Such is the "Moscow opinion," which, as Sir Charles Dilke remarks in his Present Position of European Politics,' effected and controlled the policy of Alexander 11, but is actively shared by his successor. Katkoff was alike its mouthpicce and its soul. He supplied it with an idea. He dosed the ignorant clique of traders, who formed the core of his public, with lofty talk of the patriotism that is hatred of the foreigner. He caught up for their benefit the dying flame of Slavophil enthusiasm and ranted about the sacred duty of bestowing freedom upon the Sclavonic population; the sort of freedom has lately been illustrated by the Tzar's dealings with Bulgaria. As in the case of the Imperial authority, he extended his partisanship to the defence of the most flagrant abuses. In 1884 he was publicly applauded as a patron by the rascally Rykov, manager of the Skopine bank, who in company with a crowd of officials and traders whom he had bribed to be his accomplices, was convicted of fifteen years swindling and the theft of one million roubles for himself and five million more as hush money.
    And now the man who under the name of patriotism devoted his brilliant ability and splendid energies to the destruction of his country's freedom is dead. We can only say of him in the words of his German foe, "One great adversary the less in troubled times."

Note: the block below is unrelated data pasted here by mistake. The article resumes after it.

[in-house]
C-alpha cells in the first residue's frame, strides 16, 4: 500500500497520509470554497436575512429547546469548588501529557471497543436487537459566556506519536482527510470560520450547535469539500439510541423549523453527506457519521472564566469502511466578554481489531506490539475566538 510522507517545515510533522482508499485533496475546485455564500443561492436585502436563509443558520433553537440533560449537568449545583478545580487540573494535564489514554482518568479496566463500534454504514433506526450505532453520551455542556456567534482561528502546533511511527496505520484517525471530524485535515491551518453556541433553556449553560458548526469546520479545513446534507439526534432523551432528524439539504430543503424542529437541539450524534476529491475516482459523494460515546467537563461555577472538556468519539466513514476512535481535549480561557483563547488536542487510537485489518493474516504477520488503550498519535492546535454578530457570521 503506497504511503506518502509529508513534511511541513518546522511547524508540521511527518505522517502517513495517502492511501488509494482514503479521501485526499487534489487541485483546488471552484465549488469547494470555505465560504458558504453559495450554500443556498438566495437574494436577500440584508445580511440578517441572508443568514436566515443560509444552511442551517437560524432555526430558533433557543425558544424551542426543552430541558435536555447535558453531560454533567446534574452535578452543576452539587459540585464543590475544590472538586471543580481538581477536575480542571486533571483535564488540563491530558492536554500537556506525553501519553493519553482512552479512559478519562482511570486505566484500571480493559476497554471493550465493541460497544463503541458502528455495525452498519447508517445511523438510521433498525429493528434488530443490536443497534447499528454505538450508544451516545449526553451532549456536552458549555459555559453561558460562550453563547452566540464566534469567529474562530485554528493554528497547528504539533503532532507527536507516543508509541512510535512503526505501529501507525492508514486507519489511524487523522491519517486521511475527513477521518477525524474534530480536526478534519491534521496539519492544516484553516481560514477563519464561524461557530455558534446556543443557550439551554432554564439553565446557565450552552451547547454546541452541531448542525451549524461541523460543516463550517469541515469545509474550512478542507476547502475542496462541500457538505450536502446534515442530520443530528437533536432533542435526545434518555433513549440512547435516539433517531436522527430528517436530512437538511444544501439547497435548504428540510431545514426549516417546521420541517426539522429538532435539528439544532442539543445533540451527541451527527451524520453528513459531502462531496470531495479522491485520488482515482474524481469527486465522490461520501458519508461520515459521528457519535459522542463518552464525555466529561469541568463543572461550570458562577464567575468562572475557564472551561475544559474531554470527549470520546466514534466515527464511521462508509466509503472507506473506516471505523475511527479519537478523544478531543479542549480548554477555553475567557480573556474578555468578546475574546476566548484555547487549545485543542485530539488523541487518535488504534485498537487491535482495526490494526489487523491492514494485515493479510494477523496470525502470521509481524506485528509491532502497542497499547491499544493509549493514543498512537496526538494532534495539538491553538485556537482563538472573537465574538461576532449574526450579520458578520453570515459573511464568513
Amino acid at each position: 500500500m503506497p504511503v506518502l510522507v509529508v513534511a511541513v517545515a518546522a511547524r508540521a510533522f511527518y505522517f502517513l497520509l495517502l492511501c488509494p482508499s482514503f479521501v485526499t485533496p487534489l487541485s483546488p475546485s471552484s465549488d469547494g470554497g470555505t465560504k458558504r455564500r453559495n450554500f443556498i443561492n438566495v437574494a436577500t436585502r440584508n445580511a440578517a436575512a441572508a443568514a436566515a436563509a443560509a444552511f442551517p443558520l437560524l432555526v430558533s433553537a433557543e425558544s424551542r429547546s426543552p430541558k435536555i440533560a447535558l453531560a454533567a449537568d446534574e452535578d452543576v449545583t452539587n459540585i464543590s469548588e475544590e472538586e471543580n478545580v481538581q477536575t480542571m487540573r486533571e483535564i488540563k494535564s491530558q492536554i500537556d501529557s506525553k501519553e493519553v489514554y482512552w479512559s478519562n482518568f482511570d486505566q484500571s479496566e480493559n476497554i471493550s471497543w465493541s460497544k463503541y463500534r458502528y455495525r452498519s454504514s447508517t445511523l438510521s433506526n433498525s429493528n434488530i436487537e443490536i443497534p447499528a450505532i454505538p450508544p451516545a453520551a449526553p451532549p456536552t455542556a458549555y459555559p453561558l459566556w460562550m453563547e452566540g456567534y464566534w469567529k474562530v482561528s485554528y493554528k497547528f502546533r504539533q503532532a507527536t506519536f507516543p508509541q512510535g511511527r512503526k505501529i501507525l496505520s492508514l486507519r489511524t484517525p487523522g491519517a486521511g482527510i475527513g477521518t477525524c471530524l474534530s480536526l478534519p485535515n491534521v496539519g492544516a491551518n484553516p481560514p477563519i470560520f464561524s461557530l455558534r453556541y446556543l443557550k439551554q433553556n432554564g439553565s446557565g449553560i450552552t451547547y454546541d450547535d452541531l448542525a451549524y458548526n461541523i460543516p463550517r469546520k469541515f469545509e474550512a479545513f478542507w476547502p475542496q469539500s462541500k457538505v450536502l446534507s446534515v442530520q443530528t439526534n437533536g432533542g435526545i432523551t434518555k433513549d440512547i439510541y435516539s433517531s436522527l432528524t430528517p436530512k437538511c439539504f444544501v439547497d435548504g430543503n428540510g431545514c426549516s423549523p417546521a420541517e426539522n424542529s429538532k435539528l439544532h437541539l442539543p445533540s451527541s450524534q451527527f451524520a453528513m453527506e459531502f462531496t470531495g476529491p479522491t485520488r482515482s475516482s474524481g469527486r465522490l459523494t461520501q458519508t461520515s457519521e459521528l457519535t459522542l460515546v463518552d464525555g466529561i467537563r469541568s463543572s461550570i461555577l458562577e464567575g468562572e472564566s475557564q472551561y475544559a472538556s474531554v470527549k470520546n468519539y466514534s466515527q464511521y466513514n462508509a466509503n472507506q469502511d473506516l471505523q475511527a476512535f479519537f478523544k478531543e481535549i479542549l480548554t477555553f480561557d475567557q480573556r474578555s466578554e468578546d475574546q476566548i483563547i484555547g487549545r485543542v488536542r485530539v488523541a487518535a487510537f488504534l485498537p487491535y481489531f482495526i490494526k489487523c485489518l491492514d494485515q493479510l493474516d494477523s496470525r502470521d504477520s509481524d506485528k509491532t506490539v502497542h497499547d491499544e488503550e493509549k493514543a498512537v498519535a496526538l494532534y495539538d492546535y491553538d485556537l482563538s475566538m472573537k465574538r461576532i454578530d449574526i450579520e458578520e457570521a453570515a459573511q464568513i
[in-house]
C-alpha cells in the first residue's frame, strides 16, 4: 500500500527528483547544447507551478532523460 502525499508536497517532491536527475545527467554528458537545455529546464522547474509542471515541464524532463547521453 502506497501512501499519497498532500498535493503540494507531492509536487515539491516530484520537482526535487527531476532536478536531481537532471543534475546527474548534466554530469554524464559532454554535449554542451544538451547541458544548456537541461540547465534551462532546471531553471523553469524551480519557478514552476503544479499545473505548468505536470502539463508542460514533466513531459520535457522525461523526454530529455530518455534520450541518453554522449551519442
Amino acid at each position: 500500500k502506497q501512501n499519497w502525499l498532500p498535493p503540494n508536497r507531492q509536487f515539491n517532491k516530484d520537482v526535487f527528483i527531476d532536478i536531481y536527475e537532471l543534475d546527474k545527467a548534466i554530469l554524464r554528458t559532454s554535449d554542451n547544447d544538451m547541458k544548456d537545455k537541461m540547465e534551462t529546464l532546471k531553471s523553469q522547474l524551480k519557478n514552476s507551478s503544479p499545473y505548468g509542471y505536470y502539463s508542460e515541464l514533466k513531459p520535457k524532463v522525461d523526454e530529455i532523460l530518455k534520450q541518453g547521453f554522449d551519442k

AN American correspondent writes: "I have but recently returned from Chicago, where I left our comrades in good health; though confinement is telling somewhat upon them, they none exhibit any signs of weakness. The outlook for them is somewhat gloomy, I am afraid. We confidently expected a decision from the State Supreme Court ere this, and the delay is ominous. The September term will, however, settle the question, and whichever way it goes, Anarchy will reap the benefit."
    Another remarks: "What a giant mushroom-growth is the class privilege of this republic, when it costs the subjects of malicious aspersion 20,000 dollars to get a chance of a trial between them and the gallows, while a present of 100.000 dollars to a packed jury for their verdict against them is published with effrontery!"
    Our American friends are asking for help in meeting the heavy expense of the appeal to the Supreme Court of Illinois against the infamous death sentence passed upon our comrades for their opinions. We shall be very happy to forward any subscriptions which may be sent us for this purpose.